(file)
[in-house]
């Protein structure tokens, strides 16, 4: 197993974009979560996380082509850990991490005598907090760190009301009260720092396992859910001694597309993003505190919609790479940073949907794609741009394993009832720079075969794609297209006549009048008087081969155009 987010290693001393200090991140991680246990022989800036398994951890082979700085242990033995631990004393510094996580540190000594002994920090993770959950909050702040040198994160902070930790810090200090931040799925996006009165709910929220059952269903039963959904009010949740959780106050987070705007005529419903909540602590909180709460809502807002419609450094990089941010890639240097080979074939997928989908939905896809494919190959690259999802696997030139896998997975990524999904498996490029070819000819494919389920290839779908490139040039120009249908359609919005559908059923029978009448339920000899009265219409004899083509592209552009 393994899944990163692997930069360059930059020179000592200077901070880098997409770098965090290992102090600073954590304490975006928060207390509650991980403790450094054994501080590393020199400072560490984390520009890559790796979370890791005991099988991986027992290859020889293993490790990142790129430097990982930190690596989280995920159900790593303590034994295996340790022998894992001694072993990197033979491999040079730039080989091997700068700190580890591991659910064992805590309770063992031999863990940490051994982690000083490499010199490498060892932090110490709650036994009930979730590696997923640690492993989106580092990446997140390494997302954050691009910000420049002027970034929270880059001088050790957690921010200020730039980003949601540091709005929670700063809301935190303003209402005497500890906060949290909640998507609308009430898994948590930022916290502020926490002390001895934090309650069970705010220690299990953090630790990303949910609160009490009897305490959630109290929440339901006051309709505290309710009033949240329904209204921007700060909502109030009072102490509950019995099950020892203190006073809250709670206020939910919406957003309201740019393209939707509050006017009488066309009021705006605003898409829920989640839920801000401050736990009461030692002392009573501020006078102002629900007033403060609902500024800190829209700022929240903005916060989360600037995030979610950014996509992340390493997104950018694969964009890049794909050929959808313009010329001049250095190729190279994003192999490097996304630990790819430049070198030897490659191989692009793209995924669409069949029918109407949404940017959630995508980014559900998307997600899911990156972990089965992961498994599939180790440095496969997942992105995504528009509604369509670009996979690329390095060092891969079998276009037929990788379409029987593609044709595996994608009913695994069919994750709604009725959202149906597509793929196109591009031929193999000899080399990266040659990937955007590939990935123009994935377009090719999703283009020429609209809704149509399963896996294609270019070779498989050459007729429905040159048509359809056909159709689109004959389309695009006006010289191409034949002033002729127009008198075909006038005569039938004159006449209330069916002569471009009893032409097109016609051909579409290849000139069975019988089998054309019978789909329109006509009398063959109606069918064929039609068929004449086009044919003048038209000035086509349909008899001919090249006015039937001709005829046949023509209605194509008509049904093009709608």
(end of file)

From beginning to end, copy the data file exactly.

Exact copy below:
[in-house]
């Protein structure tokens, strides 16, 4: 197993974009979560996380082509850990991490005598907090760190009301009260720092396992859910001694597309993003505190919609790479940073949907794609741009394993009832720079075969794609297209006549009048008087081969155009 987010290693001393200090991140991680246990022989800036398994951890082979700085242990033995631990004393510094996580540190000594002994920090993770959950909050702040040198994160902070930790810090200090931040799925996006009165709910929220059952269903039963959904009010949740959780106050987070705007005529419903909540602590909180709460809502807002419609450094990089941010890639240097080979074939997928989908939905896809494919190959690259999802696997030139896998997975990524999904498996490029070819000819494919389920290839779908490139040039120009249908359609919005559908059923029978009448339920000899009265219409004899083509592209552009 393994899944990163692997930069360059930059020179000592200077901070880098997409770098965090290992102090600073954590304490975006928060207390509650991980403790450094054994501080590393020199400072560490984390520009890559790796979370890791005991099988991986027992290859020889293993490790990142790129430097990982930190690596989280995920159900790593303590034994295996340790022998894992001694072993990197033979491999040079730039080989091997700068700190580890591991659910064992805590309770063992031999863990940490051994982690000083490499010199490498060892932090110490709650036994009930979730590696997923640690492993989106580092990446997140390494997302954050691009910000420049002027970034929270880059001088050790957690921010200020730039980003949601540091709005929670700063809301935190303003209402005497500890906060949290909640998507609308009430898994948590930022916290502020926490002390001895934090309650069970705010220690299990953090630790990303949910609160009490009897305490959630109290929440339901006051309709505290309710009033949240329904209204921007700060909502109030009072102490509950019995099950020892203190006073809250709670206020939910919406957003309201740019393209939707509050006017009488066309009021705006605003898409829920989640839920801000401050736990009461030692002392009573501020006078102002629900007033403060609902500024800190829209700022929240903005916060989360600037995030979610950014996509992340390493997104950018694969964009890049794909050929959808313009010329001049250095190729190279994003192999490097996304630990790819430049070198030897490659191989692009793209995924669409069949029918109407949404940017959630995508980014559900998307997600899911990156972990089965992961498994599939180790440095496969997942992105995504528009509604369509670009996979690329390095060092891969079998276009037929990788379409029987593609044709595996994608009913695994069919994750709604009725959202149906597509793929196109591009031929193999000899080399990266040659990937955007590939990935123009994935377009090719999703283009020429609209809704149509399963896996294609270019070779498989050459007729429905040159048509359809056909159709689109004959389309695009006006010289191409034949002033002729127009008198075909006038005569039938004159006449209330069916002569471009009893032409097109016609051909579409290849000139069975019988089998054309019978789909329109006509009398063959109606069918064929039609068929004449086009044919003048038209000035086509349909008899001919090249006015039937001709005829046949023509209605194509008509049904093009709608």